There is a popular book on the market right now entitled Eat This Not That which helps persons make better nutritional choices for their health and well being by comparing various food choices side by side with photos. It makes a compelling case for empowering a person’s knowledge on what are the most healthy food choices. This article would like to borrow that concept and apply it to teaching you a similar thought process to help you be empowered to know how to do some everyday tasks while avoiding dangerous back positions or movements that can contribute to back problems and pain.
Your spine is a complex beautifully constructed structure composed of 24 bones/vertebrae which are separated by flexible and cushy discs, layers of muscles and ligaments and dozens of joint surfaces. The spine protects your spinal cord and nerves that travel out of the spinal cord through joint surfaces between the vertebrae in order to carry signals from the brain to the rest of the body. These nerves enable you to generate movement and feel sensation. Injury can occur at any of these component parts of this structure. Extreme trauma can cause devastating injuries. Microtrauma (small amounts of injury which can accumulate over time) can also wear and tear at the component parts of the spine leading to such things as: herniated discs which press on nerves and lead to weakness, pain and altered sensation,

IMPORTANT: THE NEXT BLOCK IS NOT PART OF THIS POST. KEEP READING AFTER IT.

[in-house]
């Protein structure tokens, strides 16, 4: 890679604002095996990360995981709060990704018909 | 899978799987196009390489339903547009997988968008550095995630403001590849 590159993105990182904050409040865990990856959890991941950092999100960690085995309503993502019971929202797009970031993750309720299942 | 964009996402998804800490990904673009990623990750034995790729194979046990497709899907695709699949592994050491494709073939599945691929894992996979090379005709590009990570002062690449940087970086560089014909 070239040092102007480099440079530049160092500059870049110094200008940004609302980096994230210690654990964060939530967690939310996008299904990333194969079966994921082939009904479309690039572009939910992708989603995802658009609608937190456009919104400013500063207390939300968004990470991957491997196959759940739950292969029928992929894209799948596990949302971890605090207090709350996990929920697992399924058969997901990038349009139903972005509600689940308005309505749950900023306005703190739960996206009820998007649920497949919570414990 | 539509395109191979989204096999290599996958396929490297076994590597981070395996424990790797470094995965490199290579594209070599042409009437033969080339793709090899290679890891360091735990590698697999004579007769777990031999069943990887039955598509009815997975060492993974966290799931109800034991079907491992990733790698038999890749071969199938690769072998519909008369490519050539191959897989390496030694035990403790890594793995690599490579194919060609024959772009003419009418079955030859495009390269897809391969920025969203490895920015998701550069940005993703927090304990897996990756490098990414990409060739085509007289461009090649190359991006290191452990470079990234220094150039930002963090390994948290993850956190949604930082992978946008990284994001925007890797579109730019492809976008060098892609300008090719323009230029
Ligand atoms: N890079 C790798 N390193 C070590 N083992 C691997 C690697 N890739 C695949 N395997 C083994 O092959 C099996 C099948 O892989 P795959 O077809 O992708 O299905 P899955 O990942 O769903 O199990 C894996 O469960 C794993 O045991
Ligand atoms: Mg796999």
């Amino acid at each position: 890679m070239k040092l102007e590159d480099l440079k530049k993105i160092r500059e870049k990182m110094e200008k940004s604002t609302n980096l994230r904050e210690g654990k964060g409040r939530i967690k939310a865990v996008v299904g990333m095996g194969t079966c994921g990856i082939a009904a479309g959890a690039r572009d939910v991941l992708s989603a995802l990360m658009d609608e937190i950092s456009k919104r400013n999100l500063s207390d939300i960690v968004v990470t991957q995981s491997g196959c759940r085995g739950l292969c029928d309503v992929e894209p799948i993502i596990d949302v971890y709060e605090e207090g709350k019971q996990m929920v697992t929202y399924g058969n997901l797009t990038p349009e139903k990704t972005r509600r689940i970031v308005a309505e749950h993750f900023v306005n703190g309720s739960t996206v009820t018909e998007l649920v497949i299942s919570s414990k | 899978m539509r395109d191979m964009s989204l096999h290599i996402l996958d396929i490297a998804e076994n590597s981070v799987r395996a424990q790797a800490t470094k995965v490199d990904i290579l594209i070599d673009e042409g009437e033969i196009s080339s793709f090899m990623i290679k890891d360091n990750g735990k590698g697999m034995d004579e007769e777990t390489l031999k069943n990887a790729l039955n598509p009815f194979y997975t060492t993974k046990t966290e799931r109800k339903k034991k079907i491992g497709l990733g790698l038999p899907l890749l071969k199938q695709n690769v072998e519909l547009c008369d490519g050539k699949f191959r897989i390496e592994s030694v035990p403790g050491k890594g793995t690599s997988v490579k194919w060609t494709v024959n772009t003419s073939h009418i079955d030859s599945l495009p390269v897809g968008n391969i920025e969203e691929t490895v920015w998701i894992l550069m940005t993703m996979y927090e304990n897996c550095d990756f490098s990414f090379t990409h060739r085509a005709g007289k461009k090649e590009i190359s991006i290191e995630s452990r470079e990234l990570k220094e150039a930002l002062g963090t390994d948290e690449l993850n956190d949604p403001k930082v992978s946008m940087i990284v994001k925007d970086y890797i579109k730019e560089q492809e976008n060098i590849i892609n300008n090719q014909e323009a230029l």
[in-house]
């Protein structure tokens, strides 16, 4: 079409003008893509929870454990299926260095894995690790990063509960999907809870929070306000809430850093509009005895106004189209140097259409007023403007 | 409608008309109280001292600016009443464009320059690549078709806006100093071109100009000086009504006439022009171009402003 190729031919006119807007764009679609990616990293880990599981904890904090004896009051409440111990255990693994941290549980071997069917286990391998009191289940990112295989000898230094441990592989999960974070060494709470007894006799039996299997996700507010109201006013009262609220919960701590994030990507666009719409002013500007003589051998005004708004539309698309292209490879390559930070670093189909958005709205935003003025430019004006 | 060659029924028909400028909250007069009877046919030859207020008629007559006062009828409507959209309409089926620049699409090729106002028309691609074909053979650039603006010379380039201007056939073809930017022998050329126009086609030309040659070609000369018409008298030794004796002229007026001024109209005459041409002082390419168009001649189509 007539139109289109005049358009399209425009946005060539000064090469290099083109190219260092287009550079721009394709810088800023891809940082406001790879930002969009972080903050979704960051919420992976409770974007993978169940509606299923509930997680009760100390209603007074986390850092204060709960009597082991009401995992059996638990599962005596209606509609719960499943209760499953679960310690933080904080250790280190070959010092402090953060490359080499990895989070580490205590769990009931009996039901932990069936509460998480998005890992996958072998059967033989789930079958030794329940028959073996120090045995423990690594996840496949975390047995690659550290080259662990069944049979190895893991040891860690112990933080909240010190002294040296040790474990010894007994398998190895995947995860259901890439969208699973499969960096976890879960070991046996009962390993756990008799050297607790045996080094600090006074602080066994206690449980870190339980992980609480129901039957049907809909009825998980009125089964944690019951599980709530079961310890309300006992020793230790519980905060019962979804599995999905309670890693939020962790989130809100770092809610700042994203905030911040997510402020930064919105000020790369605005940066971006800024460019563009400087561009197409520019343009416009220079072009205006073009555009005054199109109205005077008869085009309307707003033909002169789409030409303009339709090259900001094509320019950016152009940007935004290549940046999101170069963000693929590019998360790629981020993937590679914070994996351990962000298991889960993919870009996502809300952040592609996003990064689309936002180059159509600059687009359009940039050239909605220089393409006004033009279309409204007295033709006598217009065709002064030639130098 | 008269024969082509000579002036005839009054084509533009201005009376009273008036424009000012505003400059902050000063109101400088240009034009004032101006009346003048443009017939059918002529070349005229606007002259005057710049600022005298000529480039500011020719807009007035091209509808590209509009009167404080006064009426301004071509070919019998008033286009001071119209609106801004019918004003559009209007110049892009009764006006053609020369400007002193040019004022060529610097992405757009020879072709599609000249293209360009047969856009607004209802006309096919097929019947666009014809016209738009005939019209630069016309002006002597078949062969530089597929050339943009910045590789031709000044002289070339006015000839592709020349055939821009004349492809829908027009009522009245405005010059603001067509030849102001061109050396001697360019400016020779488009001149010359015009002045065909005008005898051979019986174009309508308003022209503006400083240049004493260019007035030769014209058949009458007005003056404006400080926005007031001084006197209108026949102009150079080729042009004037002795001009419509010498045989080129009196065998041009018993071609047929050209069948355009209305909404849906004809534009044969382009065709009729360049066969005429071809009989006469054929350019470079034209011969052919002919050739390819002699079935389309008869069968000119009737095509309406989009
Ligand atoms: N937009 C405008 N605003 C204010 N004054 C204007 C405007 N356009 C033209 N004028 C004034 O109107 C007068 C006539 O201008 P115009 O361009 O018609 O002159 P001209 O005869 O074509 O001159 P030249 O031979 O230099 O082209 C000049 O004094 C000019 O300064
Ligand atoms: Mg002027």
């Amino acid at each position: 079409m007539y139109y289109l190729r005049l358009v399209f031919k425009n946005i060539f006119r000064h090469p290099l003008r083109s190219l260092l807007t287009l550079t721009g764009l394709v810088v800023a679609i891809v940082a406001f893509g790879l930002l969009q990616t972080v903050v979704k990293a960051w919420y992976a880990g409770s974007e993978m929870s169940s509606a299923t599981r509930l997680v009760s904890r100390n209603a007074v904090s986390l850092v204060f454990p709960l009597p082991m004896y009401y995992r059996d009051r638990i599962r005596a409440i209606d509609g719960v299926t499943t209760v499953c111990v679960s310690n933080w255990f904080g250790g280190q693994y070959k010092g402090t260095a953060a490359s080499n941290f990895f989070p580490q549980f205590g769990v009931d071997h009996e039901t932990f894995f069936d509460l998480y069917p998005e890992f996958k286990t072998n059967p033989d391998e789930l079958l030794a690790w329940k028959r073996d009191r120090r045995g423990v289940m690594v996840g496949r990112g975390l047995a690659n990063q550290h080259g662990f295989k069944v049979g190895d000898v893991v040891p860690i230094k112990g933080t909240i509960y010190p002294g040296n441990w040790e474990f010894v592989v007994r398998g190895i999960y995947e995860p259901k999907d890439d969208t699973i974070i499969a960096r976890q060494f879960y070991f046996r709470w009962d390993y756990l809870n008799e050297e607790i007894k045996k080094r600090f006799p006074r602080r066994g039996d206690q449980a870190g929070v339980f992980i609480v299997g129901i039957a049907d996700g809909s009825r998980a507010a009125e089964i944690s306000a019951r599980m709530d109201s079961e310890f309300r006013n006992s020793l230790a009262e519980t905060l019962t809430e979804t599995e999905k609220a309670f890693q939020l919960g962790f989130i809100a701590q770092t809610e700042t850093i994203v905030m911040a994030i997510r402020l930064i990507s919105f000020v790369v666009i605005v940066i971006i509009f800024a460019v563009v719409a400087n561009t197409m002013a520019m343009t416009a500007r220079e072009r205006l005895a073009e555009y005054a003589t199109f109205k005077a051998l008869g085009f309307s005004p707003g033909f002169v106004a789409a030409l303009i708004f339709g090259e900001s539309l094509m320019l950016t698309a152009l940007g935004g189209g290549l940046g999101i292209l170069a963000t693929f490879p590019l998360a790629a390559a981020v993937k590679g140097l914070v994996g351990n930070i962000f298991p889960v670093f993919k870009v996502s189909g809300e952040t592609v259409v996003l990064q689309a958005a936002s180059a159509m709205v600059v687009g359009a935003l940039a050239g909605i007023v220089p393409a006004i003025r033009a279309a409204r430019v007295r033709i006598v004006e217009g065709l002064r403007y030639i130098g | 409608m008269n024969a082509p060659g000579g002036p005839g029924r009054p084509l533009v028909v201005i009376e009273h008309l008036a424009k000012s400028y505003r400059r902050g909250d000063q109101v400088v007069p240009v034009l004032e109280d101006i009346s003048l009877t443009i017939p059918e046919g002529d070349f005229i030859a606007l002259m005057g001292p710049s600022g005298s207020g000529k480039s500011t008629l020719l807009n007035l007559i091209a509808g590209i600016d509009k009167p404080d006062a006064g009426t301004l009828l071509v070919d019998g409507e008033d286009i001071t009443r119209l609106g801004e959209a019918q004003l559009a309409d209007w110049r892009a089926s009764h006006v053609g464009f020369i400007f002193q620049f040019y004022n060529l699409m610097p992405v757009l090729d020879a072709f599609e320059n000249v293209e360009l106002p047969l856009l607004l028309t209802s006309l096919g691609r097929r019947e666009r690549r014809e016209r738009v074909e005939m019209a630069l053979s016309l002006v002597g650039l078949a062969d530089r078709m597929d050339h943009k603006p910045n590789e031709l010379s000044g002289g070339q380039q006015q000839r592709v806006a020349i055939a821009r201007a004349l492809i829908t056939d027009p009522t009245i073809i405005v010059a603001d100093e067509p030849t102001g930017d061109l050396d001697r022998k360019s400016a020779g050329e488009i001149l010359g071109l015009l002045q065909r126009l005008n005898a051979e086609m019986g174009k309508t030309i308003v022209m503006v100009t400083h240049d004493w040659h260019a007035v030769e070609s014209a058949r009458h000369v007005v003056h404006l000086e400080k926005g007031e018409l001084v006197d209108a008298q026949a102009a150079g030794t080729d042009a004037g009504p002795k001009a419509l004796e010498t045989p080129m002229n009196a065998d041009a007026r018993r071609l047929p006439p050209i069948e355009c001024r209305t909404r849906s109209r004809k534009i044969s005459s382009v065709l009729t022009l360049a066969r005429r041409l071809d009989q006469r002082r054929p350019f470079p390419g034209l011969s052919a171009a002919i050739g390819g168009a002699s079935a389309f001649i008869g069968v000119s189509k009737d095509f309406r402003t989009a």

spinal arthritic changes in the joint surfaces which create narrowing of nerve passageways, pain and nerve compression, and muscular strain or changes in muscular integrity to support the spine (certain muscles become over stretched while others become too tight) both of which can cause pain and loss of motion and function.
Physical therapists often hear patients say things like this “I just bent down to pick up something off the floor like I always do and my back went out on me. I have never had pain like this before.” This is a classic case most likely of a series of improper movement patterns that produced a sequential experience of microtraumas which eventually led to such an accumulation of injury to tissue that a seemingly small task produced a significant experience of pain and symptoms. There is deep truth in the saying “it was the straw that broke the camel’s back”.